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Cooking food in dry heat, especially in an oven.
To agitate one or more ingredients rapidly using a brisk up-and-over motion to add air into a mixture using a spoon, whisk, rotary beaters or electric mixer.
To thicken or smooth out the consistency of a liquid.
To combine two or more ingredients thoroughly until they seem to be one.
To cook in liquid that is heated until bubbles rise to the surface and break. Bubbles form throughout the mixture. Temperature: 212°F. or 100°C.
The rough portion of the bread crust formed during oven spring between the pan's edge and the curve of the loaf's top. Break may occur on both sides or one side only.
To give a baked surface to a food (such as meat or flour) by applying high heat.
To heat sugar until brown and a characteristic flavor develops; occurs at 300°F.
Make mixture or cooking bowl cold by placing in refrigerator or in ice.
To cut into small pieces with a bench cutter, knife or scissors.
To make a substance clear or pure
To thoroughly cover a food with a liquid or dry mixture
To mix or blend two or more ingredients together
To let food stand until it no longer feels warm to the touch. Baked goods are cooled on wire racks to avoid soggy bottom crusts; cool baked goods before wrapping and storing.
To remove the seeded, inner portion of a fruit.
To work (with spoon or mixer) one or more foods until soft and creamy.
The interior of baked goods— not the crust; interior texture formed by air cell pockets trapped inside a webbing of starch and protein gelatinized by baking.
To pulverize, as with herbs and spices used in baking.
To combine fat into dry ingredients with a pastry blender, two knives, or fingers with the least possible amount of blending.
To place small dabs or pieces of butter or batter over the surface of a food, such as with a pie, just before the top crust is added and baking begins.
To remove liquid from a food product
To pour a light amount, from a spoon, over food.
To deposit even portions of dough on a baking sheet using spoon or batter dispenser
To lightly sprinkle the surface of a food or dough with sugar, flour or crumbs.
To gently combine two or more ingredients or a delicate mixture into a heavier, thicker one by cutting vertically through the mixture and turning it over using a figure of eight movement, to combine without stirring or deflating a mixture.
Whole egg or egg white mixed with small amount of milk or water and brushed over dough prior to baking; creates glossy baked surface.
To reduce a food into small bits by rubbing it against the sharp teeth of a grating utensil
Rub butter over surface of cooking utensil or on a food.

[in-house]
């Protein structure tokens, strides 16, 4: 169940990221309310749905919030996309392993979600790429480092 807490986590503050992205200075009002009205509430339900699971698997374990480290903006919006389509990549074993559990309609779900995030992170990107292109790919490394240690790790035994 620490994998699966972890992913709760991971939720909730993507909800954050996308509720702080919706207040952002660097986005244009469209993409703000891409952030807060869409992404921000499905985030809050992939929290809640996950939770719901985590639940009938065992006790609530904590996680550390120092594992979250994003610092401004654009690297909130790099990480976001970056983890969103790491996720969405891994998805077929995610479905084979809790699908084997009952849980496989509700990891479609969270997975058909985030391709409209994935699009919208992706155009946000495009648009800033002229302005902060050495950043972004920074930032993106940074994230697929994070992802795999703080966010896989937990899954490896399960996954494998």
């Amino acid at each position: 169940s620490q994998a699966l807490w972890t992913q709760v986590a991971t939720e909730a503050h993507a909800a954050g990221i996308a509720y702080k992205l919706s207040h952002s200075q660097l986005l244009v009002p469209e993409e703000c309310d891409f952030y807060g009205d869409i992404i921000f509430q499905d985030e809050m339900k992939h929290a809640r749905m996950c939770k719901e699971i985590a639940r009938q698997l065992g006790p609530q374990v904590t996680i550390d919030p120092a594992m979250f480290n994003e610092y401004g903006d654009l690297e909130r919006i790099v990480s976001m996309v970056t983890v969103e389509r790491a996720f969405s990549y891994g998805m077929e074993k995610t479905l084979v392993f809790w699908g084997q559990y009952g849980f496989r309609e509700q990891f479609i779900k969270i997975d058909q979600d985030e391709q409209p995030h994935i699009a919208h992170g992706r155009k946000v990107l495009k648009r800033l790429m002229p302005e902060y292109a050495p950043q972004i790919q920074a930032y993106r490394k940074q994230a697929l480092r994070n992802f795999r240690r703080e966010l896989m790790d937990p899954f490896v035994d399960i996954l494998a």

To mix dough using a pressing and folding motion, turning and folding the dough onto itself until the dough is smooth and elastic.
Used in baking in batters or dough to produce carbon dioxide. Common leaveners are baking soda and baking powders.
Straight edged knife or spatula used to scrape across a teaspoon or tablespoon in which dry ingredient is heaped.
To break up into finer, smoother pieces by pressing with back of a spoon, a masher or ricer.
To cut or chop into very small pieces.
To combine two ingredients by stirring or in way that makes two or more foods appear as one.
To boil until partially cooked.
To remove the outer covering or skin of fruit or vegetables with a small knife or peeler.
Very important in baking. To heat the oven to a desired temperature before inserting the food. TIP: Always check the oven to be sure nothing is in it—and place the oven racks in the correct position before preheating.
To mash, process or sieve cooked fruit or vegetables to form a thick smooth liquid. Purees may be used to substitute for 1/4 to 1/3 of the oil or fat in some baked products.
To restore a former condition by adding water; dried, minced vegetables such as onions or leeks should be reconstituted before adding to baked goods.
To cook in a small amount of fat, as you would fresh garlic, onion, leeks, etc. for enhanced flavour prior to adding to savoury dough.
To make small shallow cuts on the surface of a food
Slashing the surface (top) of loaves to allow for expansion as the loaf is baked.
To add herbs, spices, citrus zest, extracts or other ingredients to food for flavouring
Remove the yolk from the white of the egg
To move flour through a sieve.
To cook in liquid that is barely at the boiling point and small bubbles rise below the surface.
To remove a substance from the surface of a liquid. E.g.: "Skim" the milk.
Making incisions in the surface of bread or rolls for proper expansion while baking. Done just before baking.
To cook in steam, with or without pressure, as with steam bread or Chinese dumplings
To agitate a liquid using a slow, rotary motion.
Make a liquid dense by adding an ingredient like cornstarch, egg yolk, tapioca, flour, rice or potato starch or flour; also to bind.
To mix ingredients lightly by lifting and dropping with a spoon, or spoon and fork.
To leave an opening through which steam can escape in the covering of a food
To beat rapidly to add air.
To beat ingredients together, using a wire whip or whisk, until well blended.
The fragrant, intensely flavourful thin colourful outer layer of citrus fruit (not the white pith) — It is finely peeled with a paring knife, grater or removed with a citrus zester and used as a flavouring in sweet or savoury baked goods.